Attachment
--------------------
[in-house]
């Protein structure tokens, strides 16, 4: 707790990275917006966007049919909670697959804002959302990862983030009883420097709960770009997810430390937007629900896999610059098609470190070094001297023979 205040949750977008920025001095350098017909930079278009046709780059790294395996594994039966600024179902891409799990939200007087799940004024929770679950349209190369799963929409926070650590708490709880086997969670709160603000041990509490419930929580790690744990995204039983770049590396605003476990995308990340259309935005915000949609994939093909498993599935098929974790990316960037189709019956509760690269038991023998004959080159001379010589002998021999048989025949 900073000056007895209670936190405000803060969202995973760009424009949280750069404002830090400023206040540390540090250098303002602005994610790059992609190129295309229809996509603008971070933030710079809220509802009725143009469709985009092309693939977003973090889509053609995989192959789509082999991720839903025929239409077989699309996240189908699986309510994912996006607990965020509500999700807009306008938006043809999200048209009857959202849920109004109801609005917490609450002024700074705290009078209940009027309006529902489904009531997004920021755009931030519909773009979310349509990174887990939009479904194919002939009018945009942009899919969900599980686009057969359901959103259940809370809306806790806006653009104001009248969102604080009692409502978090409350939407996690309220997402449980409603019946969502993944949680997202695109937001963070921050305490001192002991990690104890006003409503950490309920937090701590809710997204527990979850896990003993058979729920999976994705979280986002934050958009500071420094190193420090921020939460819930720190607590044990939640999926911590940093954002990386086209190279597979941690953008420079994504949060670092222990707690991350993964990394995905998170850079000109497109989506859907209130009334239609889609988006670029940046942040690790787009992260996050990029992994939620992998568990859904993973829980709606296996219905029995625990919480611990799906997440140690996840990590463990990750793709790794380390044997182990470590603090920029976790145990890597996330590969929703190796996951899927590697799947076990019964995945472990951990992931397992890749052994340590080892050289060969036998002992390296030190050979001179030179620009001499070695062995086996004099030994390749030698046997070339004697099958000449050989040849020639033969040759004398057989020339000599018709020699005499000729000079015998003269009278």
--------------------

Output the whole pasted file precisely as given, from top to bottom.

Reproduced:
[in-house]
């Protein structure tokens, strides 16, 4: 707790990275917006966007049919909670697959804002959302990862983030009883420097709960770009997810430390937007629900896999610059098609470190070094001297023979 205040949750977008920025001095350098017909930079278009046709780059790294395996594994039966600024179902891409799990939200007087799940004024929770679950349209190369799963929409926070650590708490709880086997969670709160603000041990509490419930929580790690744990995204039983770049590396605003476990995308990340259309935005915000949609994939093909498993599935098929974790990316960037189709019956509760690269038991023998004959080159001379010589002998021999048989025949 900073000056007895209670936190405000803060969202995973760009424009949280750069404002830090400023206040540390540090250098303002602005994610790059992609190129295309229809996509603008971070933030710079809220509802009725143009469709985009092309693939977003973090889509053609995989192959789509082999991720839903025929239409077989699309996240189908699986309510994912996006607990965020509500999700807009306008938006043809999200048209009857959202849920109004109801609005917490609450002024700074705290009078209940009027309006529902489904009531997004920021755009931030519909773009979310349509990174887990939009479904194919002939009018945009942009899919969900599980686009057969359901959103259940809370809306806790806006653009104001009248969102604080009692409502978090409350939407996690309220997402449980409603019946969502993944949680997202695109937001963070921050305490001192002991990690104890006003409503950490309920937090701590809710997204527990979850896990003993058979729920999976994705979280986002934050958009500071420094190193420090921020939460819930720190607590044990939640999926911590940093954002990386086209190279597979941690953008420079994504949060670092222990707690991350993964990394995905998170850079000109497109989506859907209130009334239609889609988006670029940046942040690790787009992260996050990029992994939620992998568990859904993973829980709606296996219905029995625990919480611990799906997440140690996840990590463990990750793709790794380390044997182990470590603090920029976790145990890597996330590969929703190796996951899927590697799947076990019964995945472990951990992931397992890749052994340590080892050289060969036998002992390296030190050979001179030179620009001499070695062995086996004099030994390749030698046997070339004697099958000449050989040849020639033969040759004398057989020339000599018709020699005499000729000079015998003269009278």